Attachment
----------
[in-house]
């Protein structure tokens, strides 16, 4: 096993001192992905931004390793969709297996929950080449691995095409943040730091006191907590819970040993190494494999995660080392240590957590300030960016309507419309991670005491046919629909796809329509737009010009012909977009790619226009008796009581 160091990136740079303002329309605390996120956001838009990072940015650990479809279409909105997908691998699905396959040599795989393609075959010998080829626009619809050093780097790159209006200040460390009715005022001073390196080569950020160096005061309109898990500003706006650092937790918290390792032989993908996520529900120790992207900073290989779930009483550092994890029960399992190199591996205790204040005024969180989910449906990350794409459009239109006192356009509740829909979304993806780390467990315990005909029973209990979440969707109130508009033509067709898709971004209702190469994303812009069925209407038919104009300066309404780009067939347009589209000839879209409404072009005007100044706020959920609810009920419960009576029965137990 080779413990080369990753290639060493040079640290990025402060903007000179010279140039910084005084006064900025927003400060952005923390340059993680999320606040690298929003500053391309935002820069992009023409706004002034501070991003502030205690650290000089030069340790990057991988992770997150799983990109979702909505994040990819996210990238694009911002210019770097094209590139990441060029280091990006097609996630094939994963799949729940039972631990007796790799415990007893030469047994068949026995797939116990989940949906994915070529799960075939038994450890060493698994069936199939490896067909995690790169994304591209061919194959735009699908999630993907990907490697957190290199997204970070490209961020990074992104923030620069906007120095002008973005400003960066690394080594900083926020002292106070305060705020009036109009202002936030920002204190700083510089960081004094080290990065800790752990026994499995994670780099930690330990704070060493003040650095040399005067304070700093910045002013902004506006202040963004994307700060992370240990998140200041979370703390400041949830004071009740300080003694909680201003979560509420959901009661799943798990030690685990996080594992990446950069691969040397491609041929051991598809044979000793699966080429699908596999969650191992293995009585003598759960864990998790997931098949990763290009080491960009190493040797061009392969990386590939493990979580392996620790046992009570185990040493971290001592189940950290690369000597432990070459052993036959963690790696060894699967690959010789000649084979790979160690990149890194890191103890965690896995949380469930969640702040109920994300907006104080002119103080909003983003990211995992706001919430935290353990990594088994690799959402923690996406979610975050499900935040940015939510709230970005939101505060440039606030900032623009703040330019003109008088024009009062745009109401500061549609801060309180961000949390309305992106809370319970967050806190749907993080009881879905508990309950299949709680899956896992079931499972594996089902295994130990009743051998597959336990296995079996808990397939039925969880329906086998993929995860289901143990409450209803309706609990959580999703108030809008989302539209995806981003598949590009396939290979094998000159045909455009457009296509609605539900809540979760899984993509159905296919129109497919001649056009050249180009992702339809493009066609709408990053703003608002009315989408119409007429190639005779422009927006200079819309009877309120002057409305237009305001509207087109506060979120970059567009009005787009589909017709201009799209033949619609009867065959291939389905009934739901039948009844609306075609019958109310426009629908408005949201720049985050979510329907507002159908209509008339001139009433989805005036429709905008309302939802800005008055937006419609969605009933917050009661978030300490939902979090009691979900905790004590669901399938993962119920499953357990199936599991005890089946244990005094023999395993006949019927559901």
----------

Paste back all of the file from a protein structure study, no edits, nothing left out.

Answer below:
[in-house]
């Protein structure tokens, strides 16, 4: 096993001192992905931004390793969709297996929950080449691995095409943040730091006191907590819970040993190494494999995660080392240590957590300030960016309507419309991670005491046919629909796809329509737009010009012909977009790619226009008796009581 160091990136740079303002329309605390996120956001838009990072940015650990479809279409909105997908691998699905396959040599795989393609075959010998080829626009619809050093780097790159209006200040460390009715005022001073390196080569950020160096005061309109898990500003706006650092937790918290390792032989993908996520529900120790992207900073290989779930009483550092994890029960399992190199591996205790204040005024969180989910449906990350794409459009239109006192356009509740829909979304993806780390467990315990005909029973209990979440969707109130508009033509067709898709971004209702190469994303812009069925209407038919104009300066309404780009067939347009589209000839879209409404072009005007100044706020959920609810009920419960009576029965137990 080779413990080369990753290639060493040079640290990025402060903007000179010279140039910084005084006064900025927003400060952005923390340059993680999320606040690298929003500053391309935002820069992009023409706004002034501070991003502030205690650290000089030069340790990057991988992770997150799983990109979702909505994040990819996210990238694009911002210019770097094209590139990441060029280091990006097609996630094939994963799949729940039972631990007796790799415990007893030469047994068949026995797939116990989940949906994915070529799960075939038994450890060493698994069936199939490896067909995690790169994304591209061919194959735009699908999630993907990907490697957190290199997204970070490209961020990074992104923030620069906007120095002008973005400003960066690394080594900083926020002292106070305060705020009036109009202002936030920002204190700083510089960081004094080290990065800790752990026994499995994670780099930690330990704070060493003040650095040399005067304070700093910045002013902004506006202040963004994307700060992370240990998140200041979370703390400041949830004071009740300080003694909680201003979560509420959901009661799943798990030690685990996080594992990446950069691969040397491609041929051991598809044979000793699966080429699908596999969650191992293995009585003598759960864990998790997931098949990763290009080491960009190493040797061009392969990386590939493990979580392996620790046992009570185990040493971290001592189940950290690369000597432990070459052993036959963690790696060894699967690959010789000649084979790979160690990149890194890191103890965690896995949380469930969640702040109920994300907006104080002119103080909003983003990211995992706001919430935290353990990594088994690799959402923690996406979610975050499900935040940015939510709230970005939101505060440039606030900032623009703040330019003109008088024009009062745009109401500061549609801060309180961000949390309305992106809370319970967050806190749907993080009881879905508990309950299949709680899956896992079931499972594996089902295994130990009743051998597959336990296995079996808990397939039925969880329906086998993929995860289901143990409450209803309706609990959580999703108030809008989302539209995806981003598949590009396939290979094998000159045909455009457009296509609605539900809540979760899984993509159905296919129109497919001649056009050249180009992702339809493009066609709408990053703003608002009315989408119409007429190639005779422009927006200079819309009877309120002057409305237009305001509207087109506060979120970059567009009005787009589909017709201009799209033949619609009867065959291939389905009934739901039948009844609306075609019958109310426009629908408005949201720049985050979510329907507002159908209509008339001139009433989805005036429709905008309302939802800005008055937006419609969605009933917050009661978030300490939902979090009691979900905790004590669901399938993962119920499953357990199936599991005890089946244990005094023999395993006949019927559901």